Tag Archives: stop motion animation

Early Man

A tribe of bunny-hunting cavemen has a sudden clash with bronze-age humans a little further up the evolutionary ladder. This strikes me as very fertile ground for interesting and tragic stories despite the language difficulty, but Aardman Animations took it another way. The bronze boobs are all set to enslave the cavemen and steal their land when Dug, a plucky, dreamy caveman, proposes a deal: neanderthals vs homo sapiens in a football match for their lives.

Yeah, I mean obviously it makes no sense. But that’s it, that’s all you get in terms of story. This may be the early bronze age, but plot is in as short supply as dinosaurs in this film, who have just been demolished by a comet that seems to have spared the people, an opening sequence suggests. I love stop motion animation as a rule, and Aardman has had a string of successes, which have fooled me into thinking I might like Early Man. I didMV5BMWQ3MTVjZGItNGFhNC00NzllLWFmMjEtNjk0NjgyMWZhNTRjXkEyXkFqcGdeQXVyNTc5OTMwOTQ@._V1_ not. There is little room for imagination, and too little of the gentle humour I’ve come to expect. I suppose a lot is lost on myself, a North American dwelling in a country where soccer is the #1 sport played by children under the age of 8, and the #0 sport for all other humans and dogs. So you can imagine that a historically inaccurate (I’m guessing) origin story featuring a sport that already bores me out of my gourd is not exactly championing its cause. And I’ve actually got plenty of soccer in my life – played by a couple of 4 year olds. Their version of soccer is agonizingly slow, uncomplicated by rules, embellished with dandelion picking and popsicle breaks. And it’s still boring as shit. Thank goodness the players themselves are endearing as hell, in t-shirts down to their knees and wearing shin pads that just shout optimism, as if any of them are actually going to get near the ball, which spends most of its time looking forlorn.

And yet watching children’s soccer is still more entertaining than watching Early Man. Plus it tends to be mostly pun-free, which is something I only wish I could say about today’s movie, which was replete with the fuckers. Featuring voice talent such as Eddie Redmayne, Timothy Spall, and Tom Hiddleston, you’d think they would have spent at least as much time on character building as the average United player spends crying on the pitch, faking an injury. Early Man is another kind of painful, a kind that made me miss Volvo-driving soccer moms and orange slices. And you can guess how many times I’ve said that in my life.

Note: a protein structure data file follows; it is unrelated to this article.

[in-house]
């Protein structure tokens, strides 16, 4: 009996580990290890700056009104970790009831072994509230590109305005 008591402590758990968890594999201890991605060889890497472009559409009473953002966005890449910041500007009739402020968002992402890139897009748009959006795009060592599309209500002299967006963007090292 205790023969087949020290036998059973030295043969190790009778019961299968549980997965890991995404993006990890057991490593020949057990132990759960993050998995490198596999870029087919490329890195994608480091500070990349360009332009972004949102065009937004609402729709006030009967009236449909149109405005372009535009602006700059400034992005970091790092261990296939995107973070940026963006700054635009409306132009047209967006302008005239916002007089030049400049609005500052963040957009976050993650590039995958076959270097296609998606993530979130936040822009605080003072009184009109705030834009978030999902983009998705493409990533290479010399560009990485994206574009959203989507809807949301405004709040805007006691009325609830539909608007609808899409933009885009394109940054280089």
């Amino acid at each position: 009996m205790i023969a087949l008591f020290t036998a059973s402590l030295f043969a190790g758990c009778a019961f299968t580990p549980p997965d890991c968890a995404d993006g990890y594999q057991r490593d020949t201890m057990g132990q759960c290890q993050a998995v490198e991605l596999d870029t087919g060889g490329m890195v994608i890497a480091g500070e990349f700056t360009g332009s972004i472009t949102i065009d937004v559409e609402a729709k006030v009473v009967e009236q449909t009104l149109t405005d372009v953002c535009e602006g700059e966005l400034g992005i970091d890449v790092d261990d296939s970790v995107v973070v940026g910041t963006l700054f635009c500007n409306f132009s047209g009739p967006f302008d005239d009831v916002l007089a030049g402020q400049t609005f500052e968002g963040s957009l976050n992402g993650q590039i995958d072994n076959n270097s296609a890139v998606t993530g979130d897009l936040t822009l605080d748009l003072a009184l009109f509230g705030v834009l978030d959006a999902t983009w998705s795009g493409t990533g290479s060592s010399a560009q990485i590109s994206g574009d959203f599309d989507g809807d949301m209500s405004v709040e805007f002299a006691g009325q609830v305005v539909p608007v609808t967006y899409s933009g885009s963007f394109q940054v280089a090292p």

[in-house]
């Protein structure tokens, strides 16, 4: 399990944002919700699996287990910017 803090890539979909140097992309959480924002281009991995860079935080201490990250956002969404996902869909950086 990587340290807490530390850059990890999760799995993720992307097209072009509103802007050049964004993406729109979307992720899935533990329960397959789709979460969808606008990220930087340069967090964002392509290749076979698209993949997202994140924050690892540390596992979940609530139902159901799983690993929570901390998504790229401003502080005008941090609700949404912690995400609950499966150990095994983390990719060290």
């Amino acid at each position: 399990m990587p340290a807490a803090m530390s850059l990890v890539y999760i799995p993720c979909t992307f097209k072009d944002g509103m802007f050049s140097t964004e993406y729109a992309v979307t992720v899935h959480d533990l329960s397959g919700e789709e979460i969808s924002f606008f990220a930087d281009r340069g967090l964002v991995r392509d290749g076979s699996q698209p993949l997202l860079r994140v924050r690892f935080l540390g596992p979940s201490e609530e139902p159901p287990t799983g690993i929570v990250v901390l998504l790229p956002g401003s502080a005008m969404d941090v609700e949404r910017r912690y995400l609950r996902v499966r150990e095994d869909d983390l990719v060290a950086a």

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SXSW: Isle of Dogs

Read the title out loud and kind of quick, and it’s hardly distinguishable from “I love dogs” but the conflict in the film actually comes from not loving them enough. A city in Japan has a dog-hating mayor who selfishly spreads lies and rhetoric about the dog flu, and gets and\or manufactures enough support that he succeeds in banishing all dogs to Trash Island.

As most of you know (because my bursting heart can’t shut up about it), I’m lucky enough to share my life and home with four of the sweetest doggies in the world. I Isle of Dogs 1 via Fox Searchlight Headersometimes wonder if I prefer dogs to people, and I certainly do prefer my dogs to most people. I think dogs are so much better than we deserve. They are 100% heart. So it’s hard for me to imagine a bunch of dog owners so willing to sentence their dogs to a terrible, lonely, miserable life and death. Of the thousands (hundreds of thousands?) of dogs sent to live and die on Trash Island, only one is lucky enough to have an owner come looking for him – a 12 year old boy named Atari. When Atari becomes stranded on the island, a scruffy pack of dogs generously decides to help him find his beloved Spots. Duke (Jeff Goldblum), King (Bob Balaban), Rex (Ed Norton), Boss (Bill Murray), and even the reluctant Chief (Bryan Cranston) band together to reunite boy and dog on a journey that you  might just say belongs in a Wes Anderson movie.